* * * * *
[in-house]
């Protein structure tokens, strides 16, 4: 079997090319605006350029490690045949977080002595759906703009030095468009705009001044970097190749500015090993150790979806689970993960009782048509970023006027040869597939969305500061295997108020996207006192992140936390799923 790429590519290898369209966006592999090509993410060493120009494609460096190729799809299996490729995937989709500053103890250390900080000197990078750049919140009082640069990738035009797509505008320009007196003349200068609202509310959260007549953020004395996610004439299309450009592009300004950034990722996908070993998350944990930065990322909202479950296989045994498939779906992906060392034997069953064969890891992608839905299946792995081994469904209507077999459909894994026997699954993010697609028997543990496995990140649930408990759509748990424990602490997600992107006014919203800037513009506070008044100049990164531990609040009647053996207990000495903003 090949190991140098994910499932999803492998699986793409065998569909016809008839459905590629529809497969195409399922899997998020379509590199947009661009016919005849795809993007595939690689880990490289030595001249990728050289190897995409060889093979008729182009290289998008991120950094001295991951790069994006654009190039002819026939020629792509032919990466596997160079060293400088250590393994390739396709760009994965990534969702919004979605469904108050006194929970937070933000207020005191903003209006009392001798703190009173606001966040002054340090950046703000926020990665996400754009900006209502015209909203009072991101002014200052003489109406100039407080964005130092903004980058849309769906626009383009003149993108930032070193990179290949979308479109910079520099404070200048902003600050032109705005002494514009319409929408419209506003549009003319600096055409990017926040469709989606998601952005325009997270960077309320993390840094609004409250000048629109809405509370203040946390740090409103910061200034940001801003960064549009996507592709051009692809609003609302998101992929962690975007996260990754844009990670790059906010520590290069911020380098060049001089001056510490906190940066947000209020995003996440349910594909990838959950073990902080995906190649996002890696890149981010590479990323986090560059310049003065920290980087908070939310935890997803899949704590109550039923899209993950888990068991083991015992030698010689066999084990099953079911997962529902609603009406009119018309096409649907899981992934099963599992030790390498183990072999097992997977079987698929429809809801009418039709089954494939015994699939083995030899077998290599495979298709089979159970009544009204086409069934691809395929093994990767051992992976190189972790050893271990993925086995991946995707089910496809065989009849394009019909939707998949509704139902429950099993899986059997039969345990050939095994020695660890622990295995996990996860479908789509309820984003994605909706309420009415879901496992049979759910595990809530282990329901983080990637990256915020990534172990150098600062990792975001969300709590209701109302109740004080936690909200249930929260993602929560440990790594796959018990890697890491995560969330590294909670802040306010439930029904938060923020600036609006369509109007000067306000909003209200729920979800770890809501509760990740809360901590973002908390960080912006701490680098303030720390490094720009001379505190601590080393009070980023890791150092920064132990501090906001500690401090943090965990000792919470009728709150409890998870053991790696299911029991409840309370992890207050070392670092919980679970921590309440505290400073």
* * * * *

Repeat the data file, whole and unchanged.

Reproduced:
[in-house]
């Protein structure tokens, strides 16, 4: 079997090319605006350029490690045949977080002595759906703009030095468009705009001044970097190749500015090993150790979806689970993960009782048509970023006027040869597939969305500061295997108020996207006192992140936390799923 790429590519290898369209966006592999090509993410060493120009494609460096190729799809299996490729995937989709500053103890250390900080000197990078750049919140009082640069990738035009797509505008320009007196003349200068609202509310959260007549953020004395996610004439299309450009592009300004950034990722996908070993998350944990930065990322909202479950296989045994498939779906992906060392034997069953064969890891992608839905299946792995081994469904209507077999459909894994026997699954993010697609028997543990496995990140649930408990759509748990424990602490997600992107006014919203800037513009506070008044100049990164531990609040009647053996207990000495903003 090949190991140098994910499932999803492998699986793409065998569909016809008839459905590629529809497969195409399922899997998020379509590199947009661009016919005849795809993007595939690689880990490289030595001249990728050289190897995409060889093979008729182009290289998008991120950094001295991951790069994006654009190039002819026939020629792509032919990466596997160079060293400088250590393994390739396709760009994965990534969702919004979605469904108050006194929970937070933000207020005191903003209006009392001798703190009173606001966040002054340090950046703000926020990665996400754009900006209502015209909203009072991101002014200052003489109406100039407080964005130092903004980058849309769906626009383009003149993108930032070193990179290949979308479109910079520099404070200048902003600050032109705005002494514009319409929408419209506003549009003319600096055409990017926040469709989606998601952005325009997270960077309320993390840094609004409250000048629109809405509370203040946390740090409103910061200034940001801003960064549009996507592709051009692809609003609302998101992929962690975007996260990754844009990670790059906010520590290069911020380098060049001089001056510490906190940066947000209020995003996440349910594909990838959950073990902080995906190649996002890696890149981010590479990323986090560059310049003065920290980087908070939310935890997803899949704590109550039923899209993950888990068991083991015992030698010689066999084990099953079911997962529902609603009406009119018309096409649907899981992934099963599992030790390498183990072999097992997977079987698929429809809801009418039709089954494939015994699939083995030899077998290599495979298709089979159970009544009204086409069934691809395929093994990767051992992976190189972790050893271990993925086995991946995707089910496809065989009849394009019909939707998949509704139902429950099993899986059997039969345990050939095994020695660890622990295995996990996860479908789509309820984003994605909706309420009415879901496992049979759910595990809530282990329901983080990637990256915020990534172990150098600062990792975001969300709590209701109302109740004080936690909200249930929260993602929560440990790594796959018990890697890491995560969330590294909670802040306010439930029904938060923020600036609006369509109007000067306000909003209200729920979800770890809501509760990740809360901590973002908390960080912006701490680098303030720390490094720009001379505190601590080393009070980023890791150092920064132990501090906001500690401090943090965990000792919470009728709150409890998870053991790696299911029991409840309370992890207050070392670092919980679970921590309440505290400073």